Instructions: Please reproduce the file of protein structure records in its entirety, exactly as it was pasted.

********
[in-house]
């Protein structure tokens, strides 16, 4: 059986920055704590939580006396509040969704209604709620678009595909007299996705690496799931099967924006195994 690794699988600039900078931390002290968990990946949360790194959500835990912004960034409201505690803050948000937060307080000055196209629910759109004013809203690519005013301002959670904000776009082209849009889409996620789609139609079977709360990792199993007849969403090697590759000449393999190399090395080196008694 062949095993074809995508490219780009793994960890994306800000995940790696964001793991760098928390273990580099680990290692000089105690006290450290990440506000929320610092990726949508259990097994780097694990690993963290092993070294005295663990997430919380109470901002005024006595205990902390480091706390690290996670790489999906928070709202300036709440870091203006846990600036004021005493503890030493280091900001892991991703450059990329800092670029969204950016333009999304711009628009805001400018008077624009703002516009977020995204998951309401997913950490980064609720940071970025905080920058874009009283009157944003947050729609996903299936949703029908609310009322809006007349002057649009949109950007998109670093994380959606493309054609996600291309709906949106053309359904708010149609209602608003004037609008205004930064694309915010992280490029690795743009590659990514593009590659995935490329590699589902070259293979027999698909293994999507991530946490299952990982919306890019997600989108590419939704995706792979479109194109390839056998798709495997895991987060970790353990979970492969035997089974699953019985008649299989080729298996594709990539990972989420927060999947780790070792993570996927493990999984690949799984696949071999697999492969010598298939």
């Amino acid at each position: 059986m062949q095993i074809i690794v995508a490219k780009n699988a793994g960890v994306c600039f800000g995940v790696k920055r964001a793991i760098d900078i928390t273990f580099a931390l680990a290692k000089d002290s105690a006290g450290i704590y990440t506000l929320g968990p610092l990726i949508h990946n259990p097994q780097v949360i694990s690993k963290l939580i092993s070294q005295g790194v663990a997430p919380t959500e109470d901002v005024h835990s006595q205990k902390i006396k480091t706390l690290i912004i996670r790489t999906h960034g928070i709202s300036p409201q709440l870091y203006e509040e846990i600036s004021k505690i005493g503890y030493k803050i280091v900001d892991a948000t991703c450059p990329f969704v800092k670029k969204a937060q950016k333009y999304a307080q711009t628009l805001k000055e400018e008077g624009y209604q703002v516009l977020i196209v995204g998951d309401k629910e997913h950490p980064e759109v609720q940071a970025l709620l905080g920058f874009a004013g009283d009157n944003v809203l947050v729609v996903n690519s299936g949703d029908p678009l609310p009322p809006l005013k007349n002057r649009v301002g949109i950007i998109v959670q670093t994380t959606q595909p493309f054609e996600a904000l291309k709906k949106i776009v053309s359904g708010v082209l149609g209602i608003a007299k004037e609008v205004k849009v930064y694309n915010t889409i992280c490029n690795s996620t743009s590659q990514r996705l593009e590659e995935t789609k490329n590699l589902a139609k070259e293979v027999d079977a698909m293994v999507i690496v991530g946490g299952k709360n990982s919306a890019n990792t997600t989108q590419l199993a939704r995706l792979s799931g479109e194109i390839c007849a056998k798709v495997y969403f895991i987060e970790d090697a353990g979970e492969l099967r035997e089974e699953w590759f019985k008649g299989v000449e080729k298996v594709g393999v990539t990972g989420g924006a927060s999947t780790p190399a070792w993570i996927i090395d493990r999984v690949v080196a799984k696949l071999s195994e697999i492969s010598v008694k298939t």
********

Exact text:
[in-house]
């Protein structure tokens, strides 16, 4: 059986920055704590939580006396509040969704209604709620678009595909007299996705690496799931099967924006195994 690794699988600039900078931390002290968990990946949360790194959500835990912004960034409201505690803050948000937060307080000055196209629910759109004013809203690519005013301002959670904000776009082209849009889409996620789609139609079977709360990792199993007849969403090697590759000449393999190399090395080196008694 062949095993074809995508490219780009793994960890994306800000995940790696964001793991760098928390273990580099680990290692000089105690006290450290990440506000929320610092990726949508259990097994780097694990690993963290092993070294005295663990997430919380109470901002005024006595205990902390480091706390690290996670790489999906928070709202300036709440870091203006846990600036004021005493503890030493280091900001892991991703450059990329800092670029969204950016333009999304711009628009805001400018008077624009703002516009977020995204998951309401997913950490980064609720940071970025905080920058874009009283009157944003947050729609996903299936949703029908609310009322809006007349002057649009949109950007998109670093994380959606493309054609996600291309709906949106053309359904708010149609209602608003004037609008205004930064694309915010992280490029690795743009590659990514593009590659995935490329590699589902070259293979027999698909293994999507991530946490299952990982919306890019997600989108590419939704995706792979479109194109390839056998798709495997895991987060970790353990979970492969035997089974699953019985008649299989080729298996594709990539990972989420927060999947780790070792993570996927493990999984690949799984696949071999697999492969010598298939």
């Amino acid at each position: 059986m062949q095993i074809i690794v995508a490219k780009n699988a793994g960890v994306c600039f800000g995940v790696k920055r964001a793991i760098d900078i928390t273990f580099a931390l680990a290692k000089d002290s105690a006290g450290i704590y990440t506000l929320g968990p610092l990726i949508h990946n259990p097994q780097v949360i694990s690993k963290l939580i092993s070294q005295g790194v663990a997430p919380t959500e109470d901002v005024h835990s006595q205990k902390i006396k480091t706390l690290i912004i996670r790489t999906h960034g928070i709202s300036p409201q709440l870091y203006e509040e846990i600036s004021k505690i005493g503890y030493k803050i280091v900001d892991a948000t991703c450059p990329f969704v800092k670029k969204a937060q950016k333009y999304a307080q711009t628009l805001k000055e400018e008077g624009y209604q703002v516009l977020i196209v995204g998951d309401k629910e997913h950490p980064e759109v609720q940071a970025l709620l905080g920058f874009a004013g009283d009157n944003v809203l947050v729609v996903n690519s299936g949703d029908p678009l609310p009322p809006l005013k007349n002057r649009v301002g949109i950007i998109v959670q670093t994380t959606q595909p493309f054609e996600a904000l291309k709906k949106i776009v053309s359904g708010v082209l149609g209602i608003a007299k004037e609008v205004k849009v930064y694309n915010t889409i992280c490029n690795s996620t743009s590659q990514r996705l593009e590659e995935t789609k490329n590699l589902a139609k070259e293979v027999d079977a698909m293994v999507i690496v991530g946490g299952k709360n990982s919306a890019n990792t997600t989108q590419l199993a939704r995706l792979s799931g479109e194109i390839c007849a056998k798709v495997y969403f895991i987060e970790d090697a353990g979970e492969l099967r035997e089974e699953w590759f019985k008649g299989v000449e080729k298996v594709g393999v990539t990972g989420g924006a927060s999947t780790p190399a070792w993570i996927i090395d493990r999984v690949v080196a799984k696949l071999s195994e697999i492969s010598v008694k298939t």